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PIPS Consultation on “Promoting Narratives of Diversity, Inclusion, and Peace among Youth” was held in Karachi

Pak Institute for Peace Studies (PIPS) organized a two-day consultation on “Promoting Narratives of Diversity, Inclusion, and Peace among Youth” on 15 & 16 June 2023 at Beach Luxury Hotel, Karachi.

The consultation consisted of four sessions on different themes, which were attended by lawmakers, members of political parties, academics, journalists, rights activists, and civil society representatives, among others. Programme Manager PIPS Ahmed Ali, and journalist as well as researcher Imran Mukhtar moderated the sessions respectively.

Experts at the consultation urged the need for promoting scientific and critical thinking among youth to curb ever-increasing intolerance and religious extremism among them.

They also said that the lack of critical thinking among Pakistani youth encouraged them to engage in hate speech on social media platforms and the state should take its responsibility to discourage such trends among them.

First Day of Consultation:

On the first day, two sessions were held with academics, scholars, politicians and lawmakers.

In the first session on “the Challenges of Navigating a Multicultural and Multiethnic Society,” participants discussed how youth can build cultural awareness and develop understanding of the dynamics of multiculturalism. They talked about incorporating religious and ethnic diversity into education to improve youths’ social skills to interact in a multicultural setting.

In the second session on “Sindh Youth Policy: Current Status, Challenges, and Opportunities”, a talk was held among lawmakers and politicians about creating opportunities for improved youth participation in politics and governance.

Director at Institute of Historical and Social Research in Karachi Dr. Syed Jaffar Ahmed, taking part in the discussion, called for bringing alternative narratives based on scientific and critical thinking to end prevailing religious extremism and intolerance among youth. “This has become utmost important that those liberal segments of the society, who believe in scientific and critical thoughts, should move forward to create alternative narratives,” he said. He said that only holding dialogue with extremist elements of the society would make no difference and there was a need to make an effort at the intellectual level.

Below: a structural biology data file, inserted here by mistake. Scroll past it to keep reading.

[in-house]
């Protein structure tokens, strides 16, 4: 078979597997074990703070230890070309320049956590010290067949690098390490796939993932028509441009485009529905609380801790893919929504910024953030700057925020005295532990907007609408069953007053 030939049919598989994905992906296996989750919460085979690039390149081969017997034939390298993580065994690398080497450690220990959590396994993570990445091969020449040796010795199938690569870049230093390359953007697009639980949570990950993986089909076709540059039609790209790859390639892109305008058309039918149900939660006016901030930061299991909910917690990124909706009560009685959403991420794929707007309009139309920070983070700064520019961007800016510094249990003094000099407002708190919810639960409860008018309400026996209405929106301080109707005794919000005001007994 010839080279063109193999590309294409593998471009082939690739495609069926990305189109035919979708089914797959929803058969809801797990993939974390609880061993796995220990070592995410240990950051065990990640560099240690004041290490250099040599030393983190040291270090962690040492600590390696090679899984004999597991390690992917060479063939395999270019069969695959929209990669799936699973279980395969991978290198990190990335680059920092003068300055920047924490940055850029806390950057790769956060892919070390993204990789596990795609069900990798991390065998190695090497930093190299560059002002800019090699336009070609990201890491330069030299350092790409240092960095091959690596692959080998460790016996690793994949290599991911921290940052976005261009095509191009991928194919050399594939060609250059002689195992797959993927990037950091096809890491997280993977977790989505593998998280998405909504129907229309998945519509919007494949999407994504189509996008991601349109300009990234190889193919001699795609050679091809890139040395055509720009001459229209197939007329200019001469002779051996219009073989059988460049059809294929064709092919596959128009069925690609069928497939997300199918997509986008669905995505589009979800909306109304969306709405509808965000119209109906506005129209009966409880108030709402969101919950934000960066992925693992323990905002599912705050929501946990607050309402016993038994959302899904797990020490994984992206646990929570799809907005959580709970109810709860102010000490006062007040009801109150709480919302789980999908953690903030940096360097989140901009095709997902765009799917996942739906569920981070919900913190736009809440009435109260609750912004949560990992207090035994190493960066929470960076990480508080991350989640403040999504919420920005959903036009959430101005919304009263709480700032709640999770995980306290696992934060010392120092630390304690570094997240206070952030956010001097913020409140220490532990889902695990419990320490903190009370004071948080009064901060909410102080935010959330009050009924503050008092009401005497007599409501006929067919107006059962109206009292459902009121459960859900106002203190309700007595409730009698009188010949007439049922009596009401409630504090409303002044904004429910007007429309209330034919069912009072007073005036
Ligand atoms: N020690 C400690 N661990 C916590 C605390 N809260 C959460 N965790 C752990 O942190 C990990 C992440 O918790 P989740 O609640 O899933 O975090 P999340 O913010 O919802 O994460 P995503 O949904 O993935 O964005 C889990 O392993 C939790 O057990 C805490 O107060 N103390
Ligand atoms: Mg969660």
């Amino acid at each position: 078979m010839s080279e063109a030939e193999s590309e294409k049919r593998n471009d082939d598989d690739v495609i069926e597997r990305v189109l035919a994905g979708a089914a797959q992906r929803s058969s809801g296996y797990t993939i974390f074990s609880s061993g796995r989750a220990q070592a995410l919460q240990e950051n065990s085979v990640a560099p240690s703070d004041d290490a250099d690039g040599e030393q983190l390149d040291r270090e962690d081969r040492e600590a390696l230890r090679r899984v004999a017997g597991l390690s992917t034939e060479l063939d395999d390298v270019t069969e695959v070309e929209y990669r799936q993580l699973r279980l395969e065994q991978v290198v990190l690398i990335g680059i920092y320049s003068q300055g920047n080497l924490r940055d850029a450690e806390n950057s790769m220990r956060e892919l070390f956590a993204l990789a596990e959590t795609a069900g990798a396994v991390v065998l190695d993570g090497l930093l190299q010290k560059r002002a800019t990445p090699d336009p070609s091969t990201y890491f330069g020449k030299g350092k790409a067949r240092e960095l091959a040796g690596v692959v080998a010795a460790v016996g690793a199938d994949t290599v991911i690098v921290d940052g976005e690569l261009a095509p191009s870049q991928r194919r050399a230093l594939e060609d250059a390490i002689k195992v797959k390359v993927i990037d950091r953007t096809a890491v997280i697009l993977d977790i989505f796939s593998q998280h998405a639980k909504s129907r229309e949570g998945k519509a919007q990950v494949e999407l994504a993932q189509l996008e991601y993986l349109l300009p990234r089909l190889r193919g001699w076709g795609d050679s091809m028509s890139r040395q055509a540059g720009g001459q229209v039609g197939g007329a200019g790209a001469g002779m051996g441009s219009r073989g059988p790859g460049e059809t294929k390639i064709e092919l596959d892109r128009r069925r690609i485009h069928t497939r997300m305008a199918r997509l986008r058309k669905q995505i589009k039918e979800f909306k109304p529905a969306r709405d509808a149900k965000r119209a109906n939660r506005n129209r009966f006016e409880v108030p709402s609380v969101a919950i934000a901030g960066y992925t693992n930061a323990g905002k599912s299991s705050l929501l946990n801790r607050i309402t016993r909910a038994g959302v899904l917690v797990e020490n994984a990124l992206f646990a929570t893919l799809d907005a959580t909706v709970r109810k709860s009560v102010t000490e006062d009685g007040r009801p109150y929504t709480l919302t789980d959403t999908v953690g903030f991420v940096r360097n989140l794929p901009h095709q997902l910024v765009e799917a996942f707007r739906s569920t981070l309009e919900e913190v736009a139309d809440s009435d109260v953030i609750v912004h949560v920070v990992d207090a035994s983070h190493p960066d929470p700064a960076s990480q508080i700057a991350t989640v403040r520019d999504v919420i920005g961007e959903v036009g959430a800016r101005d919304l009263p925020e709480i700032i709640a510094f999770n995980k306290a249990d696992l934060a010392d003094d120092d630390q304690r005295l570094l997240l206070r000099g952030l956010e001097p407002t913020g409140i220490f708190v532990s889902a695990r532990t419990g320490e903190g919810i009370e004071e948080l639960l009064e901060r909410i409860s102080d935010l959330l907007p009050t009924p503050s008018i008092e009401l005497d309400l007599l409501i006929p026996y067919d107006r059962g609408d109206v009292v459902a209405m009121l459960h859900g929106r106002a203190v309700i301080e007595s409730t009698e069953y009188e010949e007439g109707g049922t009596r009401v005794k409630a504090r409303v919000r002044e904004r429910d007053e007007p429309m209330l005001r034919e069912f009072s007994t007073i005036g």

Journalist and columnist Ghazi Salahuddin pointed out that the lack of reading books, especially fiction, among youth was the major problem. “We cannot expect from youth that they will have any idea of diversity, and inclusion if they don’t read books.” He further said that fiction reading would bring creativity and “ability to see dreams” among them besides awareness about other cultures, leading them towards tolerance and empathy.

Professor Dr Qudsia Tariq of Department of Psychology in the University of Karachi emphasized training the child at grassroots level and added that they should work on parenting skills. “I am seeing psychological issues developing among youth rapidly due to lack of attention from parents, among other factors.” She added that suicide rate among youth was increasing as they felt themselves insecure. She urged for introducing training programmes to aware and educate parents about the needs of their children.

Laeeq Ahmad, a lecturer at the University of Karachi, argued the need to sensitize people about different ethnicities and groups living in Pakistan. He explained that one ethnicity living in one province stereotypes ethnicities of other provinces. “The intelligentsia would have to play its role and sensitize the people.”

Senior journalist and anchorperson Wusat Ullah Khan said that this would have to be known first whether the state was interested in bringing diversity among youth and whether they have to hold a dialogue among themselves or with the state. He said that they would have to highlight roles of local poets and heroes in the curriculum if they have to make the society multiethnic in its real meanings.

Wusat suggested that the Senate of Pakistan should be empowered by giving it a role in legislation related to money bills. He added that youth should be provided with internship opportunities in the non-government sector to empower them.

Lecturer at Bahria University in Karachi Campus Abdul Rasheed viewed that they should also engage students of colleges, besides universities, to give them awareness about subjects of diversity, and inclusion. He further said that they would also have to focus on private sector universities along with public sector universities for this purpose.